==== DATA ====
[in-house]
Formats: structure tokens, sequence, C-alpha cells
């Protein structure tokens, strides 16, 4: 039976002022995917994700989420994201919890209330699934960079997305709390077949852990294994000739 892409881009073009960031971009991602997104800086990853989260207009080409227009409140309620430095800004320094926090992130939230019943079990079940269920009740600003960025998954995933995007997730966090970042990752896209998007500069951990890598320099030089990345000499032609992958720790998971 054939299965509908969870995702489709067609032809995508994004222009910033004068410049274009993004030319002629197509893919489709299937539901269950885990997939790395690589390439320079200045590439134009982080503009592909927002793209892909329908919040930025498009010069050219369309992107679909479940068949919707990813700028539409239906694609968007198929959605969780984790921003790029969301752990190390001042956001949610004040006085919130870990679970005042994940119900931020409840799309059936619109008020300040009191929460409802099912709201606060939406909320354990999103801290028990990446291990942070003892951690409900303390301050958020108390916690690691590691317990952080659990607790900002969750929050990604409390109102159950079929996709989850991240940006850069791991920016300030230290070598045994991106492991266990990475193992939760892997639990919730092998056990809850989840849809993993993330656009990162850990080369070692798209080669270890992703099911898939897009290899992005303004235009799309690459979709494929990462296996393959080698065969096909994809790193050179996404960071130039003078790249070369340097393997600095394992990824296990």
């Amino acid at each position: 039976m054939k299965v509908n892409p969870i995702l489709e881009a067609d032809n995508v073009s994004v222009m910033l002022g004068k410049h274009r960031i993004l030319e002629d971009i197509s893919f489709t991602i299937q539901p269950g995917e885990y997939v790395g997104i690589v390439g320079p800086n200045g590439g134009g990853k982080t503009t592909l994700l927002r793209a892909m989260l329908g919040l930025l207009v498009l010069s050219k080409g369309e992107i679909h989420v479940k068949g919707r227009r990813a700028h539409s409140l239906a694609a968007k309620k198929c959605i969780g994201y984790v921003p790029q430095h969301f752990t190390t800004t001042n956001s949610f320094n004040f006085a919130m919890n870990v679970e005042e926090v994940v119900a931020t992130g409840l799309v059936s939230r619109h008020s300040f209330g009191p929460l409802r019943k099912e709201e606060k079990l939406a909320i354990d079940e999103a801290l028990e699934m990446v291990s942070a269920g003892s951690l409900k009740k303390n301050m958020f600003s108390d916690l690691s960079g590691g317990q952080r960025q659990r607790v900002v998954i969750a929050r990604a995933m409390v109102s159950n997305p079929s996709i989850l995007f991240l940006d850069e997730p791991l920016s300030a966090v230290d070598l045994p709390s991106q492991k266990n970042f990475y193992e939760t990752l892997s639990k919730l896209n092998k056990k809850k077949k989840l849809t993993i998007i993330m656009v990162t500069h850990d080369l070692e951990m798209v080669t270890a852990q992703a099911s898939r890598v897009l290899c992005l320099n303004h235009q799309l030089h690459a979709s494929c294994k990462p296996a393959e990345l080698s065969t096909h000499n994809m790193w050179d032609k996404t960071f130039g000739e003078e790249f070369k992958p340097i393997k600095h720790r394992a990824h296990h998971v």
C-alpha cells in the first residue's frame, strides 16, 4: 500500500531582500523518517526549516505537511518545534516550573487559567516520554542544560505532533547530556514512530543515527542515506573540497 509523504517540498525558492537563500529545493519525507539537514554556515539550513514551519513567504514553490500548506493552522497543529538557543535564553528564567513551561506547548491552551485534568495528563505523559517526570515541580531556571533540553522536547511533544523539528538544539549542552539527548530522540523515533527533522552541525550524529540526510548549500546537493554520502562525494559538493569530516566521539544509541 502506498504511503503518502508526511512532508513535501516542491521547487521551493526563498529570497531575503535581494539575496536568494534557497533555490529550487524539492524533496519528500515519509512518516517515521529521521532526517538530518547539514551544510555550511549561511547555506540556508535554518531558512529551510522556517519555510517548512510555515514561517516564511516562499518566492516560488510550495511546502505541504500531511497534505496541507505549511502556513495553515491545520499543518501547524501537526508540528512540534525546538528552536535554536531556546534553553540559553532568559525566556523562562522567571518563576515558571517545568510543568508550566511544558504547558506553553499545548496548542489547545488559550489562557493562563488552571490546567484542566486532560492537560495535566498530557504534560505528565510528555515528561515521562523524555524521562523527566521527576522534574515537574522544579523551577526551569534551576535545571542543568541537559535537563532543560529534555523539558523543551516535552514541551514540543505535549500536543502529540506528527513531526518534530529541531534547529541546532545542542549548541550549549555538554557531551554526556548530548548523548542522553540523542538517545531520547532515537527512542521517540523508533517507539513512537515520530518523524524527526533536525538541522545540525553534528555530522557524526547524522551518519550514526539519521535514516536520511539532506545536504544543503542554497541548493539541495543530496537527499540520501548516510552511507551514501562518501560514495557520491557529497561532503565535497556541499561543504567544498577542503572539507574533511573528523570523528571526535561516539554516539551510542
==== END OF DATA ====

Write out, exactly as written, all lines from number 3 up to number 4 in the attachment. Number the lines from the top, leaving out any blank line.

């Protein structure tokens, strides 16, 4: 039976002022995917994700989420994201919890209330699934960079997305709390077949852990294994000739 892409881009073009960031971009991602997104800086990853989260207009080409227009409140309620430095800004320094926090992130939230019943079990079940269920009740600003960025998954995933995007997730966090970042990752896209998007500069951990890598320099030089990345000499032609992958720790998971 054939299965509908969870995702489709067609032809995508994004222009910033004068410049274009993004030319002629197509893919489709299937539901269950885990997939790395690589390439320079200045590439134009982080503009592909927002793209892909329908919040930025498009010069050219369309992107679909479940068949919707990813700028539409239906694609968007198929959605969780984790921003790029969301752990190390001042956001949610004040006085919130870990679970005042994940119900931020409840799309059936619109008020300040009191929460409802099912709201606060939406909320354990999103801290028990990446291990942070003892951690409900303390301050958020108390916690690691590691317990952080659990607790900002969750929050990604409390109102159950079929996709989850991240940006850069791991920016300030230290070598045994991106492991266990990475193992939760892997639990919730092998056990809850989840849809993993993330656009990162850990080369070692798209080669270890992703099911898939897009290899992005303004235009799309690459979709494929990462296996393959080698065969096909994809790193050179996404960071130039003078790249070369340097393997600095394992990824296990």
């Amino acid at each position: 039976m054939k299965v509908n892409p969870i995702l489709e881009a067609d032809n995508v073009s994004v222009m910033l002022g004068k410049h274009r960031i993004l030319e002629d971009i197509s893919f489709t991602i299937q539901p269950g995917e885990y997939v790395g997104i690589v390439g320079p800086n200045g590439g134009g990853k982080t503009t592909l994700l927002r793209a892909m989260l329908g919040l930025l207009v498009l010069s050219k080409g369309e992107i679909h989420v479940k068949g919707r227009r990813a700028h539409s409140l239906a694609a968007k309620k198929c959605i969780g994201y984790v921003p790029q430095h969301f752990t190390t800004t001042n956001s949610f320094n004040f006085a919130m919890n870990v679970e005042e926090v994940v119900a931020t992130g409840l799309v059936s939230r619109h008020s300040f209330g009191p929460l409802r019943k099912e709201e606060k079990l939406a909320i354990d079940e999103a801290l028990e699934m990446v291990s942070a269920g003892s951690l409900k009740k303390n301050m958020f600003s108390d916690l690691s960079g590691g317990q952080r960025q659990r607790v900002v998954i969750a929050r990604a995933m409390v109102s159950n997305p079929s996709i989850l995007f991240l940006d850069e997730p791991l920016s300030a966090v230290d070598l045994p709390s991106q492991k266990n970042f990475y193992e939760t990752l892997s639990k919730l896209n092998k056990k809850k077949k989840l849809t993993i998007i993330m656009v990162t500069h850990d080369l070692e951990m798209v080669t270890a852990q992703a099911s898939r890598v897009l290899c992005l320099n303004h235009q799309l030089h690459a979709s494929c294994k990462p296996a393959e990345l080698s065969t096909h000499n994809m790193w050179d032609k996404t960071f130039g000739e003078e790249f070369k992958p340097i393997k600095h720790r394992a990824h296990h998971v």